Black Life in the Americas: Economic Resources, Cultural Endowment, and Communal Solidarity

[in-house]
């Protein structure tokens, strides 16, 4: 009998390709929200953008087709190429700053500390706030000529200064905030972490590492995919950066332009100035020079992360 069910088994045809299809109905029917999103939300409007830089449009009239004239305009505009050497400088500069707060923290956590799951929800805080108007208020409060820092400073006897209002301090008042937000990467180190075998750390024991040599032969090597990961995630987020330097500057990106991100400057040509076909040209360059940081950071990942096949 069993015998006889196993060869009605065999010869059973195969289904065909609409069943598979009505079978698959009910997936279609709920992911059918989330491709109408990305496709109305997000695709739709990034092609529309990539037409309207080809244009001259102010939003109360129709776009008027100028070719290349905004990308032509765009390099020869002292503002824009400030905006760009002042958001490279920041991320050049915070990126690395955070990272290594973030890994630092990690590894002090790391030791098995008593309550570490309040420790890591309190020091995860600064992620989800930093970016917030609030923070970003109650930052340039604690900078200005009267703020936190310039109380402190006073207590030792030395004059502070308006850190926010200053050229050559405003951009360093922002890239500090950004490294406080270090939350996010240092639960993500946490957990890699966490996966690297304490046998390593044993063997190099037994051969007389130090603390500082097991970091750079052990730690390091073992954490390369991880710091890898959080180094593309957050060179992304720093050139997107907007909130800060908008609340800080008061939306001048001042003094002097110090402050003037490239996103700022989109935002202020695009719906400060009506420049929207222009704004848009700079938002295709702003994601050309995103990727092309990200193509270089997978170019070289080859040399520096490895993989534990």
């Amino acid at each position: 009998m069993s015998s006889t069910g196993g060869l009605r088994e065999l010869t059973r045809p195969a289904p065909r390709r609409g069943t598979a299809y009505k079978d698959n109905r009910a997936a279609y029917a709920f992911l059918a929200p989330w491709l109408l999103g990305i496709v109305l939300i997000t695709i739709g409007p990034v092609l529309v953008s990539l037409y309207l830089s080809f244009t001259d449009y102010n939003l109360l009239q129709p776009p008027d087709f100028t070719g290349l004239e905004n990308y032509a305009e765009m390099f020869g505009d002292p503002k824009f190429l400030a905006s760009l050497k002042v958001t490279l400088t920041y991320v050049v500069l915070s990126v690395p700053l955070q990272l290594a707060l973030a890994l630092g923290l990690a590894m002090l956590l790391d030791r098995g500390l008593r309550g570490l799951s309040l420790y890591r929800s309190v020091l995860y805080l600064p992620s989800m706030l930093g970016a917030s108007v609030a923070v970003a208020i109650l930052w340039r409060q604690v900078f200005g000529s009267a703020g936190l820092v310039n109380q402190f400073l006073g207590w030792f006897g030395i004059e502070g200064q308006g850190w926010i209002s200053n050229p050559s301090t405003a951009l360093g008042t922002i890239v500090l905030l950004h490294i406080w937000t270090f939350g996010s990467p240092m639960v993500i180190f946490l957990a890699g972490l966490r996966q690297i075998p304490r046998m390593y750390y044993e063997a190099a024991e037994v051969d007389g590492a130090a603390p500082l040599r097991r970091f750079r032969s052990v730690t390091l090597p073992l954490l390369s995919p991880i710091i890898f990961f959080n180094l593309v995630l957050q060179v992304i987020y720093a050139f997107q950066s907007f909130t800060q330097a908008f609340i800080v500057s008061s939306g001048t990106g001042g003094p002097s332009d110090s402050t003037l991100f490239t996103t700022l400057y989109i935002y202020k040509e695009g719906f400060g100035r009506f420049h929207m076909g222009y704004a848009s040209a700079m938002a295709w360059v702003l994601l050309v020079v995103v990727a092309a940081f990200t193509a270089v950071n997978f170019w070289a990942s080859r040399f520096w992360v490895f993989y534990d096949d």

Black Social Economy is not merely concerned with the financial or material capital that sustains Black life, but with the interrelated educational, social, cultural, educational, judicial, religious, and agricultural structures that mediate the circumstances in which Black people find themselves in Western capitalist societies. Building on the observations of contributors, and following Ivan Light’s (Ethnic and Racial Studies 7(2):195–216, 1984/2010) analysis of the entrepreneurial opportunities and practices of immigrants and minoritized people, I offer a reading of the societal contexts in which Black people struggled against inequity, racism, and colonialism to assert their presence and gain respect. I discuss the hope and faith that are placed in education, the influential role of women, and why, despite individuals’ self-reliance, self-determination, and adaptability, “resilience” as framed by neoliberalism does not suitably explain their achievements.
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